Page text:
At the corner of 9th Avenue near 14th Street in the tourist-filled Meatpacking district in New York City sits two dominant retailers: the Apple store and the Starbucks Roastery, its three-level 23,000 square-foot showcase. And Chelsea Market filled with restaurant kiosks and food merchants is a block away.
Juice Generation, a smoothie and acai bowl specialist, has entered Starbucks’ turf in the Meatpacking district when it opened its latest location, in early June, 2023. It’s the juicer versus the coffee purveyor.
It also marks Juice Generation’s 20th location, all in New York City, with 17 in Manhattan, two in Brooklyn, and one in Queens. It’s always been rooted in New York City, where it debuted.
A locally owned juice, smoothie and acai bowl specialist Juice Generation has become a trusted brand in New York City, and so far, not expanded beyond it
Eric Helms, the founder and CEO of Juice Generation, is not the least bit deterred by going mano a mano versus Starbucks. “There is so much foot traffic in the area and customers looking for beverages want options. And our menu and store experience is very different from our competitors,” he said.
In fact, he quipped that he’d like to change the name of the neighborhood to the Plant Packing District. He said its opening day yielded the largest revenue in its history.
Helms, a native of Roanoke, Virginia, opened his first Juice Generation in 1999 in Hell’s Kitchen on 9th Avenue and 45th Street with $150,000. He financed it with an $80,000 SBA loan and his savings accrued from teaching hours of swimming lessons.
He is grateful and beholding to the Broadway theatre community for supporting Juice Generation when it first opened. “Actors, dancers, singers—they were our first customers and really spread the word. The neighborhood residents and tourists soon followed, and we were off!” he described.
When he worked at the counter in the first location, he recalled one customer saying, “That’s all you sell are juices. People were dumbfounded,” he said, but Helms’ vision of a healthier menu has paid off.
He’s financed it on his own
Subsequently, he’s invested the profits of each location to expand its portfolio of stores. “I like control and didn‘t want to answer to anyone else,” noted the 52-year-old Helms. He is proud to declare that he has “no investors, no private equity money, no angel investors.”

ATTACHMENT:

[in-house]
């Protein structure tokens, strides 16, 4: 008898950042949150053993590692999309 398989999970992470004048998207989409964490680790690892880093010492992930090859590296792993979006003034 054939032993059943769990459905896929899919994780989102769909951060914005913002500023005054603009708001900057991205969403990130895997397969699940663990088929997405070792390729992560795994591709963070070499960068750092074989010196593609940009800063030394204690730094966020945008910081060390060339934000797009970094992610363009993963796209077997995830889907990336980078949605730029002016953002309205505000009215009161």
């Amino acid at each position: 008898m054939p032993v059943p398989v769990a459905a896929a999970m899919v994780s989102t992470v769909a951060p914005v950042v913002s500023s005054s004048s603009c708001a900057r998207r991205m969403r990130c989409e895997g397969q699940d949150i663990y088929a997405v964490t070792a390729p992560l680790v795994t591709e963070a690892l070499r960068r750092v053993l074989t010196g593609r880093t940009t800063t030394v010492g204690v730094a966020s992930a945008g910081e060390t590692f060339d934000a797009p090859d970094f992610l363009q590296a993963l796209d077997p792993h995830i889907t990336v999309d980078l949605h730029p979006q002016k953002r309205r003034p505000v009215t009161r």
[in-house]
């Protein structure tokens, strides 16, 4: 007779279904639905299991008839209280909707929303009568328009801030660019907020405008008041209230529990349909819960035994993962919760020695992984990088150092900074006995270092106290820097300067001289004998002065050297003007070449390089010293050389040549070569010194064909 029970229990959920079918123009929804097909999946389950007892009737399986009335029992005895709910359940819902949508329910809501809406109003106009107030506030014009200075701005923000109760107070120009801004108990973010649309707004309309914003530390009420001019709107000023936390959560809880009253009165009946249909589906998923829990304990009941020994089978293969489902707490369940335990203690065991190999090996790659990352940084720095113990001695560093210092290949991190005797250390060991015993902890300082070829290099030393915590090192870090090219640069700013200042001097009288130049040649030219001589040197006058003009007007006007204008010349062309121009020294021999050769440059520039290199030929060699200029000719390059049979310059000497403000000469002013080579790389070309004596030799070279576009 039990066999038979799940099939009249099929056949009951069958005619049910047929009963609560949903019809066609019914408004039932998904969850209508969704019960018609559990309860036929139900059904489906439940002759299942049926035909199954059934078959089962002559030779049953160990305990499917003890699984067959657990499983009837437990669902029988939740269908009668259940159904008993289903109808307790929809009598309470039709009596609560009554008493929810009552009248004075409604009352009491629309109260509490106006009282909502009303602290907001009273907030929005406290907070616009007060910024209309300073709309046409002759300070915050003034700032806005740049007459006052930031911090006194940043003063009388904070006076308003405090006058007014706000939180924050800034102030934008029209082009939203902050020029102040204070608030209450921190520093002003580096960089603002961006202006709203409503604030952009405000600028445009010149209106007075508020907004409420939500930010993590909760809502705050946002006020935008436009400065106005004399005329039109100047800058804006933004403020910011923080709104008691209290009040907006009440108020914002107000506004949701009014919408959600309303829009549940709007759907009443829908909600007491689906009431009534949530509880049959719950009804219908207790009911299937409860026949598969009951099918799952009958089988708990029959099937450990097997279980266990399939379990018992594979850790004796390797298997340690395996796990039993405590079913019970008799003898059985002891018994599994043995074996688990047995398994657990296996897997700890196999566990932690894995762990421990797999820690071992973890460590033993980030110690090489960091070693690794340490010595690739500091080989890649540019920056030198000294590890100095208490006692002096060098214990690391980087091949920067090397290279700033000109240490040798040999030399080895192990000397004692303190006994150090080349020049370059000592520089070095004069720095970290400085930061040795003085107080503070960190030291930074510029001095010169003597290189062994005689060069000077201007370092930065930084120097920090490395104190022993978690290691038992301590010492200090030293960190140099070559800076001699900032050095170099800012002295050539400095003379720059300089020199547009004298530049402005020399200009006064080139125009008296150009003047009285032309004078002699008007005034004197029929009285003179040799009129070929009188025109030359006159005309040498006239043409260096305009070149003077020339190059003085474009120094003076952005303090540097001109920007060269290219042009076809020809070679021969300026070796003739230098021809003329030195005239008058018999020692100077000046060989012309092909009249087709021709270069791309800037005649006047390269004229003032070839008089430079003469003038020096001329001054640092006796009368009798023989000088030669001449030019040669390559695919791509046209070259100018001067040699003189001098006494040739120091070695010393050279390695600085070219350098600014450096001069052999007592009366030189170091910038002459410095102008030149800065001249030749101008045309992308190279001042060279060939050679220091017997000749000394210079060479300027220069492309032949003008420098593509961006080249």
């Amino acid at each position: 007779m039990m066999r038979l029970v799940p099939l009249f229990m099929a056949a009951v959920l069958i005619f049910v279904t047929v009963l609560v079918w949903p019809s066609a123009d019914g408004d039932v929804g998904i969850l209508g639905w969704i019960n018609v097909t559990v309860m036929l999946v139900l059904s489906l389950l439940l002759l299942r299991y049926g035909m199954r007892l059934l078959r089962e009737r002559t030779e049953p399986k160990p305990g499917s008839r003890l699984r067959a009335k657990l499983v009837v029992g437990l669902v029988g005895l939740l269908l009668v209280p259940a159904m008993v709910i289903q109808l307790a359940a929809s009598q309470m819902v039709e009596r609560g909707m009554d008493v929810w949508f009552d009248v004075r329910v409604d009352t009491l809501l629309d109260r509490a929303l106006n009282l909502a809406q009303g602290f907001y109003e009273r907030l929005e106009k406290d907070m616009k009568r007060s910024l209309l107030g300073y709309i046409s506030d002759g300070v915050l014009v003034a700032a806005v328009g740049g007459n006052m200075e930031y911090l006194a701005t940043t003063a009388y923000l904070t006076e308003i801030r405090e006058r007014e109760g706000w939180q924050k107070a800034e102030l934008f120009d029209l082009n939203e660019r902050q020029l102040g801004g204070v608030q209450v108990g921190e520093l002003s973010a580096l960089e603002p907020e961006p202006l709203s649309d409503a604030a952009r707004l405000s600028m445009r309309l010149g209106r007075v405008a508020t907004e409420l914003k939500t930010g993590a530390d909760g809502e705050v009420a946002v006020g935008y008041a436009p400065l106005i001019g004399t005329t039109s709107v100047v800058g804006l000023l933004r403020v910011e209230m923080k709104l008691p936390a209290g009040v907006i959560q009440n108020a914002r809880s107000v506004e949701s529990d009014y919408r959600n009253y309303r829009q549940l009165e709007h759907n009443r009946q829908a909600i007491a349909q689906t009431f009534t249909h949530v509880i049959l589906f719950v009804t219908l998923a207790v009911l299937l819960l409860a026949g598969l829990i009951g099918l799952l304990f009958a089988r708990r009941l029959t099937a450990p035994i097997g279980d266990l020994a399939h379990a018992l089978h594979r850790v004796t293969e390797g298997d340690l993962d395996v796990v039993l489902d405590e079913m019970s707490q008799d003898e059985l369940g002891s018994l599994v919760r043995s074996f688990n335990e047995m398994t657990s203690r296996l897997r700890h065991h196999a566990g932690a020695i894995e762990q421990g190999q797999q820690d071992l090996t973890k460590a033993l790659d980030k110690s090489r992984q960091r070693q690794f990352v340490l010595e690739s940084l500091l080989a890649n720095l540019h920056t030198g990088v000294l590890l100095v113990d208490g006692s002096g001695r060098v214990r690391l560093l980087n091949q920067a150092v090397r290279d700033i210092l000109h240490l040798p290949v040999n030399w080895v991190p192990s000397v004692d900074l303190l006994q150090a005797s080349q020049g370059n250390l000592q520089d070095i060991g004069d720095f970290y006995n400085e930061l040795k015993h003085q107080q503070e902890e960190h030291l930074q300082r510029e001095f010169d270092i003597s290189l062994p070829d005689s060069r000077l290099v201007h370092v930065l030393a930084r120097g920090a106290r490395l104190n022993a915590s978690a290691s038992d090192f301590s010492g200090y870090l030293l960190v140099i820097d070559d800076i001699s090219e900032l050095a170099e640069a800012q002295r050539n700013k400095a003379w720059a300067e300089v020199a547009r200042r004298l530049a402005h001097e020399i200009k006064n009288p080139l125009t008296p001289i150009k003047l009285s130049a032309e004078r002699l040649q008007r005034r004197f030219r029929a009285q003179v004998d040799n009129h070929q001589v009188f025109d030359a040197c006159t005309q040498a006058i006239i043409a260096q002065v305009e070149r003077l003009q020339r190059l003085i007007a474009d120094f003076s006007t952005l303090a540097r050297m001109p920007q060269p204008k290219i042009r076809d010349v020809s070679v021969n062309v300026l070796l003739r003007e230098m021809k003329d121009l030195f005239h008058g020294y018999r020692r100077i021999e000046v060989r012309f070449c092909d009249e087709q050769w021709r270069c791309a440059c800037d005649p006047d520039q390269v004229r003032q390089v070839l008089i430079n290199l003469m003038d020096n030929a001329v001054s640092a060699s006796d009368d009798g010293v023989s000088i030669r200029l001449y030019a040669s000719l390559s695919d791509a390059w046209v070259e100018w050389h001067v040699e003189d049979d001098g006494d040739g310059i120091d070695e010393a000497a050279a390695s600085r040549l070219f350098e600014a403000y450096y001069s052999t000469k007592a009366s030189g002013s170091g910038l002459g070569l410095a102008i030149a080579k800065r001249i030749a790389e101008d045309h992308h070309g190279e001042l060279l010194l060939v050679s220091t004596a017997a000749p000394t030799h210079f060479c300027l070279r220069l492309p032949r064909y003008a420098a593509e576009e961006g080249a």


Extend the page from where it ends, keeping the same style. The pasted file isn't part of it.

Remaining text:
Hence, all of its stores are company-owned, with no franchises, a rarity these days in the restaurant business. Maintaining ownership “allows us to really maintain quality control in all aspects of the business,” he declared. He admits that several potential franchisees have contacted him, but he’s not yet ready to pursue that option, at least for now.
Moreover, expanding within the confines of New York City enables it to maintain closer scrutiny of their stores. “They’re all accessible. We have a team of people who visit each store daily and they’re all within thirty minutes away,” he pointed out.
Restaurants financed by private equity money start to expand in a variety of areas, sometimes with limited forethought, but Juice Generation can research new locations, and expand in a more deliberate and pain-staking way, he suggested.
Its menu specializes in smoothies, juices, and acai bowls. Its three most popular items are: peanut butter split, a smoothie, almond butter bliss, an acai bowl, and supa dupa greens, a juice.
During Covid, third-party deliverers helped offset dipping sales. But afterwards, Helm said, it switched and now relies on “its own order ahead and delivery capabilities to give our customers a better experience by ordering directly from our website or mobile app.”
Off-premises sales on the rise
Those sales now constitute 25% of its sales and are on the rise. And not relying on delivery services increases its margins.
Helms also has a celebrity cohort since actress/director Salma Hayek is a partner in his online business and helped develop two lines of Cooler Cleanse juices and Blend It Yourself smoothies that ship nationwide. Since it’s located only in New York City, this enables Juice Generation to reach a wider audience.
Its online sales represent about 20% of revenue in New York City, with about 5% coming from outside the city.
Asked how he competes against the heavyweights in the industry such as Smoothie King and Jamba Juice, Helms doesn’t want to compare its business to rivals, but acknowledged that three of its stores are situated in former Jamba Juice settings.
In the future, he expects to open two new locations, on the Upper East Side and Financial district. But Helms admitted he has no master plan and takes each location, one store a time.
Asked the keys to its sustained success, Helm replied, 1) Ensuring that their product and operations are consistent, 2) Taking care of their employees. When employees are knowledgeable and caring, it pays off, 3) Constantly evolving in health and wellness.
“The moment you rest and don’t evolve, you’re done in health and wellness,” he said.